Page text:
Mehdia Plage – Aussies Go Walkabout

My previous entry – HOW WE CAME TO LIVE IN NORTH AFRICA AT MEHDIA PLAGE القنيطرة المهدية – introduces how we came to live in a villa on a beach in North Africa for some months.

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Bob, a US Navy officer, and Robin invited us to share their villa, which they rented from a colonel in the Moroccan army and his wife, who was a niece of the King of Morocco, Hassan II.  Several other villas in Mehdia Plage were rented by Navy staff and Peace Corps volunteers who worked out of Kenitra, so there were parties and barbeques on someone’s veranda every night with fresh caught fish, booze from the Navy liquor store, Spanish beer and Moroccan wine.

There was also a contingent of Australian surfers who were staying in their busses and vans on the beach or were crashing – now called couch surfing, in an interesting twist – with their new American friends.  Traveler friends are easily made; these friendships may last a day or a lifetime.  You never know.

While travelling, I often met Australians who were on an extended road trip in what I came to know as a “world walkabout” before settling into jobs and family and life in Australia.  Sitting at a bar on a ferry from Italy to Corfu, an Australian traveler explained to me that because Australia was so far from anywhere else, when people left their homeland to travel, they would often travel for a year or more at a time.  Three to five years was not unknown.

The standing operating procedure was to fly into Amsterdam, buy a vehicle, and hit the road with a vague destination or no destination at all.  The only objective, if possible, was to set their homeward heading to return to Amsterdam, sell the vehicle to another traveler, and return to the mother land.  My informant said they referred to it as going “walkabout,” after the traditional rite of passage for young indigenous Australian males who went into the bush for months.  Modern Australians go walkabout to itch their wandering feet, travel beyond the horizon, and see what they haven’t seen.  Don’t we all?

Crocodile Dundee: “I was sorta’ married once – – nice girl, good cook, biiig chest. Then I went walkabout, and when I came back, she’d gone.”

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Turns out, the ocean right in front of our villa was a world surfer destination.  Though we came to Mehdia Plage by happy chance, our new Aussie friends had come here for the waves.

Here is a link to Surf Photos of Mehdia Plage

Their collective walkabout, defined by a passion for surfing, was to hit every great surf beach on the African continent.  Most had been traveling well over a year in a caravan collective of VW, Peugeot, Land Rover and Citroën busses and vans with surf boards strapped on top.  They’d even picked up an American from New York City somewhere around Cape Town some months back, and he was starting to talk with a mixed New York/Aussie accent, which was sometimes unintelligible, but still a delight to hear.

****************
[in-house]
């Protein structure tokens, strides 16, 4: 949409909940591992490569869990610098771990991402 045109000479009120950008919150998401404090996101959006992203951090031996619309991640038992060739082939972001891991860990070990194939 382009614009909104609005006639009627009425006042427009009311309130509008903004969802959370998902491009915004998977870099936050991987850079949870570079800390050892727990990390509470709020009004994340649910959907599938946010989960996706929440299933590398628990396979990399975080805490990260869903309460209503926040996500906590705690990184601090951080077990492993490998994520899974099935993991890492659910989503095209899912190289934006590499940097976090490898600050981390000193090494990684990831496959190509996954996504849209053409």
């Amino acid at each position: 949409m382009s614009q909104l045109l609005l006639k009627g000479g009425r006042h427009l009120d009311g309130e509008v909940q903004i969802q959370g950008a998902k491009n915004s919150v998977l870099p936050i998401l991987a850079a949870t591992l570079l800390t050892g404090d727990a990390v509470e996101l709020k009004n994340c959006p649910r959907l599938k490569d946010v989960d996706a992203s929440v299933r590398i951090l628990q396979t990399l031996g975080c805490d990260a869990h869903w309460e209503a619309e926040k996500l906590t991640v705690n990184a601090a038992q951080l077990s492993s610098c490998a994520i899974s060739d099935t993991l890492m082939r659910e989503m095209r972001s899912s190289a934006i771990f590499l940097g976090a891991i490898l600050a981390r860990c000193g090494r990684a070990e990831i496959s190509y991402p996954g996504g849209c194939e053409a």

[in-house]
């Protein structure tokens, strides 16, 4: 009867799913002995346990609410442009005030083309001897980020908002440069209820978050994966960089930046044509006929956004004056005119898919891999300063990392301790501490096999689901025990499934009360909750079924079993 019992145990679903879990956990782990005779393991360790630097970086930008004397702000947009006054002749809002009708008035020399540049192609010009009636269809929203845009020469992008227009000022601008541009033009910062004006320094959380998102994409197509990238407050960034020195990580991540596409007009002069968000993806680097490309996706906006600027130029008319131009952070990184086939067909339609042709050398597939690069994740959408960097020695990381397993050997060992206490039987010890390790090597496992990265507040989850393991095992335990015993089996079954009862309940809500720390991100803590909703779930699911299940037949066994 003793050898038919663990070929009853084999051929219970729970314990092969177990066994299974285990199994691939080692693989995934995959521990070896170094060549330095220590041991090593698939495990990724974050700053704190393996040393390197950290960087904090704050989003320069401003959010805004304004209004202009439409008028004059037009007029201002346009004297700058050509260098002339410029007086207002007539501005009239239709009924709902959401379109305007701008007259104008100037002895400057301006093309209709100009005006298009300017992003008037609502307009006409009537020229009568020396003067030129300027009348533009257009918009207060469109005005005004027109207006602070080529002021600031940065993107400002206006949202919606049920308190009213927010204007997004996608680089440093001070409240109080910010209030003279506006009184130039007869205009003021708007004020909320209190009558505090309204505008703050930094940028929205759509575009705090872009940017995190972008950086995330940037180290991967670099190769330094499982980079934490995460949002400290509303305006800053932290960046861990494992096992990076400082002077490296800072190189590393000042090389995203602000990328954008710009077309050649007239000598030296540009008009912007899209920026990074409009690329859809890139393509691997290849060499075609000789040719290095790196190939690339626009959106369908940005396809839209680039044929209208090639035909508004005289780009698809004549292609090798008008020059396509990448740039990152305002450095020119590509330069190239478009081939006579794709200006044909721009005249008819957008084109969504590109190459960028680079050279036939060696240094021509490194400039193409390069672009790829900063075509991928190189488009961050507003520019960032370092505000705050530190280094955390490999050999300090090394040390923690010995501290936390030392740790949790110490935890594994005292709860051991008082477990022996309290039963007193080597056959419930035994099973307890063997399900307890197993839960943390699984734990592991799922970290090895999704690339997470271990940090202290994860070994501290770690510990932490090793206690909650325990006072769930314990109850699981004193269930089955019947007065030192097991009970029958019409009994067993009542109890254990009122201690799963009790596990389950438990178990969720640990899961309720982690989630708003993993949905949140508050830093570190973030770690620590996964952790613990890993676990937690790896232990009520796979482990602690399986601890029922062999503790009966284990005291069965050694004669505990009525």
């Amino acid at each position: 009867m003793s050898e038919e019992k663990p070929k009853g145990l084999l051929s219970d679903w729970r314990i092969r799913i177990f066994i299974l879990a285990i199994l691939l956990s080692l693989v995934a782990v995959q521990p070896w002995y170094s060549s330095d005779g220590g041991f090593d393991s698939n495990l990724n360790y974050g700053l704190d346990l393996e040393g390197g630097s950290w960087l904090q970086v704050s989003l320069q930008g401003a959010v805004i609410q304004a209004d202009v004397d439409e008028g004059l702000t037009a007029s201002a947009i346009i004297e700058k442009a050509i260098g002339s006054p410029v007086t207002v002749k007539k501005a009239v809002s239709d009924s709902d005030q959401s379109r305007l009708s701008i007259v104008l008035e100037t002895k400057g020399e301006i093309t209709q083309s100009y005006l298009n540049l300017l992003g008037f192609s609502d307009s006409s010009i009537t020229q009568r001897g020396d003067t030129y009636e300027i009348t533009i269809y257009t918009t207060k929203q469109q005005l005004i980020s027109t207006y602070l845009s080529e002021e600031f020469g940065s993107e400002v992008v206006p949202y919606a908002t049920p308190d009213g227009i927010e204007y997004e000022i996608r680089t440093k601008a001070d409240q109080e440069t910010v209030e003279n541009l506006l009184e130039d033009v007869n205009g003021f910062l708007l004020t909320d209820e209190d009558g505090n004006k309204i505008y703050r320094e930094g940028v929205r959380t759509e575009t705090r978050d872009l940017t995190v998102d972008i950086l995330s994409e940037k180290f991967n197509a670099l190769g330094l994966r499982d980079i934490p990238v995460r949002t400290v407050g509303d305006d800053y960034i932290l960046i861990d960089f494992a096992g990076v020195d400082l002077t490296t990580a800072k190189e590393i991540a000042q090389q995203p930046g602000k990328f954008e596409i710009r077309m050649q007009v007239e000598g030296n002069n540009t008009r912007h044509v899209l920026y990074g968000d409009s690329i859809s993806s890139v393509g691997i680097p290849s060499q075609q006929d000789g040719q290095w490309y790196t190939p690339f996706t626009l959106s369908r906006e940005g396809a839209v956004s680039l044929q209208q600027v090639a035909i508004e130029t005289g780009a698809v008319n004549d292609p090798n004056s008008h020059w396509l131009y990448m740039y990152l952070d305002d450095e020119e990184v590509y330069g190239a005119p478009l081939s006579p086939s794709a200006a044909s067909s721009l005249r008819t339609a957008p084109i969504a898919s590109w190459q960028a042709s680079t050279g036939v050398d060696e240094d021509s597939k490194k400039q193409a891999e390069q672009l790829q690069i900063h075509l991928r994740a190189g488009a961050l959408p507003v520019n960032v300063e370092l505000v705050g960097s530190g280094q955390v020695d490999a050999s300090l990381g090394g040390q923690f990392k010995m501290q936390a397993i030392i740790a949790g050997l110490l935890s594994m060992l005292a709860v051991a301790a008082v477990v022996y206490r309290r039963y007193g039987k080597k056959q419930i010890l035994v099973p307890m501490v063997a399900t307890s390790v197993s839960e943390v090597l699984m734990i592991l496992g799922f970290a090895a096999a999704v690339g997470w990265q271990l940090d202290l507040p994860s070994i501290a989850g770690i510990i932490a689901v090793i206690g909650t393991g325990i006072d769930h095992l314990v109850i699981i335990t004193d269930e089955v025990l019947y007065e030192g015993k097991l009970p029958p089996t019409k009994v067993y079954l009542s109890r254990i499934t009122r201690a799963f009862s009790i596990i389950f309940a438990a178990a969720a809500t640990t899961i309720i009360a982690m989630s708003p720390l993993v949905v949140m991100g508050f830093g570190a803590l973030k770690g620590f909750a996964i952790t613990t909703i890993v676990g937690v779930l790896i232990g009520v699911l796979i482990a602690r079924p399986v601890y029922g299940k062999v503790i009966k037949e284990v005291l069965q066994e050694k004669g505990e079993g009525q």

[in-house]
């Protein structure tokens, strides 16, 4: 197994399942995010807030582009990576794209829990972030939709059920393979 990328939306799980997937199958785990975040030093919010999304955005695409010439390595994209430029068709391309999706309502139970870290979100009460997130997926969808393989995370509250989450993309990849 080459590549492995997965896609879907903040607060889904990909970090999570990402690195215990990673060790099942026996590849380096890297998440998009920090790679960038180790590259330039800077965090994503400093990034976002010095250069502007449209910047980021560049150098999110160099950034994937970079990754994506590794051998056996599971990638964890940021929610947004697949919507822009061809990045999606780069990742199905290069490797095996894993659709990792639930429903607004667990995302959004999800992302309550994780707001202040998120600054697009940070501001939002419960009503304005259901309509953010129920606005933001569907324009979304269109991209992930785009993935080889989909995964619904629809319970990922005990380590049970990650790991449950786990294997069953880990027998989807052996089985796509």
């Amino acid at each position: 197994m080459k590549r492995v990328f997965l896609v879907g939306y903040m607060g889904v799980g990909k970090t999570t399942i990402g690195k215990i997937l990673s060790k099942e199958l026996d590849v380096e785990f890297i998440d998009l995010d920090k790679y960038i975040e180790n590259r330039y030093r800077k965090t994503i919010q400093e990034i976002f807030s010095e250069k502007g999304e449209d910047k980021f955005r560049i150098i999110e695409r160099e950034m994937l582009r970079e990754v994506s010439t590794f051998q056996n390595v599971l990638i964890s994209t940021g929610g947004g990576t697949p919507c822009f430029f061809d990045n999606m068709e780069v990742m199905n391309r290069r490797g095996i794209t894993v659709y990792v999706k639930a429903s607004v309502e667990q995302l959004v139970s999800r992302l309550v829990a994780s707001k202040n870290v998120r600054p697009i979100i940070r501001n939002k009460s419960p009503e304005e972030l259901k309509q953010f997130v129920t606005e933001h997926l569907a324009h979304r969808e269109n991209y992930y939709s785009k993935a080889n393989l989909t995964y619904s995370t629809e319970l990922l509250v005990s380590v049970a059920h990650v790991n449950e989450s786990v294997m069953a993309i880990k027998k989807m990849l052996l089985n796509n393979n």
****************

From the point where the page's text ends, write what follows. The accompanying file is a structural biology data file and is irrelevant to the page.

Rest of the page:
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VW camper from that era
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Land Rover in its element

That was our big, happy family at Mehdia Plage: US Navy, US Peace Corps, Australians, and a wide range of Europeans.  We co-existed peacefully with Moroccans, who were either very pleased to be making so much money from renting out their villas or who were Moroccan military from the nearby garrison.  A poste de garde at the entrance to the village, protected by a Moroccan soldier with an AK-47, kept watch on everyone coming and going.

Mid-winter coastal North African weather was a little chilly at night, with the morning sun quickly moving temperatures to the mid-70s.  For Westerners, the uniform du jour was shirt, shorts, and sandals.

Daily routine was simple, beginning with a light breakfast of fresh oranges, Berber bread and coffee.  Afterward, perhaps a lingering game of chess on the balcony, a trip to the Kenitra markets, a walk on endless beaches that stretched from one horizon to the other, or watching the Aussies catch wave after wave.  Dinner was cooked chez nous, or we might walk up the street to join the Peace Corps, often barbequing a large fish that someone had picked up at the fishermen’s dock that morning.

The evening almost always ended with a glass of wine somewhere in the village with our Navy, Peace Corps, Australian, European or Moroccan friends watching the most spectacular sunsets imaginable over the Atlantic Ocean, the sun sinking slowly, slowly down, then suddenly, in a fleeting moment, being swallowed into the sea in a blaze of shifting color.

A word of caution: never try to outdrink an Australian.  Consider yourself doing well if you can just keep up the pace.

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